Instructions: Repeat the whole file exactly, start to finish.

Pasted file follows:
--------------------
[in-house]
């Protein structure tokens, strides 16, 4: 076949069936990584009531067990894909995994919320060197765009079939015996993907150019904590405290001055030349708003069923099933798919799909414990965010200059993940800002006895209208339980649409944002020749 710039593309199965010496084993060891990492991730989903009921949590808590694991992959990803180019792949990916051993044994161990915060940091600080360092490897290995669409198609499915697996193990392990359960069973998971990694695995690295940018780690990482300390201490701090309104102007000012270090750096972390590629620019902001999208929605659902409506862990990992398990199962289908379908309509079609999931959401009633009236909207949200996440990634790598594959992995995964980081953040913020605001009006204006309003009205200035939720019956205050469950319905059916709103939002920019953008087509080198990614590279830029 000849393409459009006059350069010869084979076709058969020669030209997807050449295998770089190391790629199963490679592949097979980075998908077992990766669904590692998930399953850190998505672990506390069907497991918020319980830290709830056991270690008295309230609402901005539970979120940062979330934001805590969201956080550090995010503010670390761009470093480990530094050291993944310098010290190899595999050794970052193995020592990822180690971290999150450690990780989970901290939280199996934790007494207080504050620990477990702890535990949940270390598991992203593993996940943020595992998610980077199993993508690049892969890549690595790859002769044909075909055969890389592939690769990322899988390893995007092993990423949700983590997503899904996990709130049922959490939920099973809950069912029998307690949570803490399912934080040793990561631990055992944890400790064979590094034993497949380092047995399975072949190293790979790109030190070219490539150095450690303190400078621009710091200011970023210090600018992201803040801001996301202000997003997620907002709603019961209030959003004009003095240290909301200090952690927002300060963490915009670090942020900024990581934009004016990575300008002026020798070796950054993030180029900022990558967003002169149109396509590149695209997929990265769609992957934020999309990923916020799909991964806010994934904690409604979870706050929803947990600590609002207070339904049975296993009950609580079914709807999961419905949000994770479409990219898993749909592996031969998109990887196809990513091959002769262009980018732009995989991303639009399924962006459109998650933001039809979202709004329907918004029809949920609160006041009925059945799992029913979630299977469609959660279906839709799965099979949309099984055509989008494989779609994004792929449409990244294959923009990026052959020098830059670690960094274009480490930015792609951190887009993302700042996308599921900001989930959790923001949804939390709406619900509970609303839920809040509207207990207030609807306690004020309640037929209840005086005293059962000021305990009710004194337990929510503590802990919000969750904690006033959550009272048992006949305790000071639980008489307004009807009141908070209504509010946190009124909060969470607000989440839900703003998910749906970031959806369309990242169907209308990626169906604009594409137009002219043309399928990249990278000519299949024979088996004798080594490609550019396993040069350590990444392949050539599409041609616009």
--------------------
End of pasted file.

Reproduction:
[in-house]
């Protein structure tokens, strides 16, 4: 076949069936990584009531067990894909995994919320060197765009079939015996993907150019904590405290001055030349708003069923099933798919799909414990965010200059993940800002006895209208339980649409944002020749 710039593309199965010496084993060891990492991730989903009921949590808590694991992959990803180019792949990916051993044994161990915060940091600080360092490897290995669409198609499915697996193990392990359960069973998971990694695995690295940018780690990482300390201490701090309104102007000012270090750096972390590629620019902001999208929605659902409506862990990992398990199962289908379908309509079609999931959401009633009236909207949200996440990634790598594959992995995964980081953040913020605001009006204006309003009205200035939720019956205050469950319905059916709103939002920019953008087509080198990614590279830029 000849393409459009006059350069010869084979076709058969020669030209997807050449295998770089190391790629199963490679592949097979980075998908077992990766669904590692998930399953850190998505672990506390069907497991918020319980830290709830056991270690008295309230609402901005539970979120940062979330934001805590969201956080550090995010503010670390761009470093480990530094050291993944310098010290190899595999050794970052193995020592990822180690971290999150450690990780989970901290939280199996934790007494207080504050620990477990702890535990949940270390598991992203593993996940943020595992998610980077199993993508690049892969890549690595790859002769044909075909055969890389592939690769990322899988390893995007092993990423949700983590997503899904996990709130049922959490939920099973809950069912029998307690949570803490399912934080040793990561631990055992944890400790064979590094034993497949380092047995399975072949190293790979790109030190070219490539150095450690303190400078621009710091200011970023210090600018992201803040801001996301202000997003997620907002709603019961209030959003004009003095240290909301200090952690927002300060963490915009670090942020900024990581934009004016990575300008002026020798070796950054993030180029900022990558967003002169149109396509590149695209997929990265769609992957934020999309990923916020799909991964806010994934904690409604979870706050929803947990600590609002207070339904049975296993009950609580079914709807999961419905949000994770479409990219898993749909592996031969998109990887196809990513091959002769262009980018732009995989991303639009399924962006459109998650933001039809979202709004329907918004029809949920609160006041009925059945799992029913979630299977469609959660279906839709799965099979949309099984055509989008494989779609994004792929449409990244294959923009990026052959020098830059670690960094274009480490930015792609951190887009993302700042996308599921900001989930959790923001949804939390709406619900509970609303839920809040509207207990207030609807306690004020309640037929209840005086005293059962000021305990009710004194337990929510503590802990919000969750904690006033959550009272048992006949305790000071639980008489307004009807009141908070209504509010946190009124909060969470607000989440839900703003998910749906970031959806369309990242169907209308990626169906604009594409137009002219043309399928990249990278000519299949024979088996004798080594490609550019396993040069350590990444392949050539599409041609616009």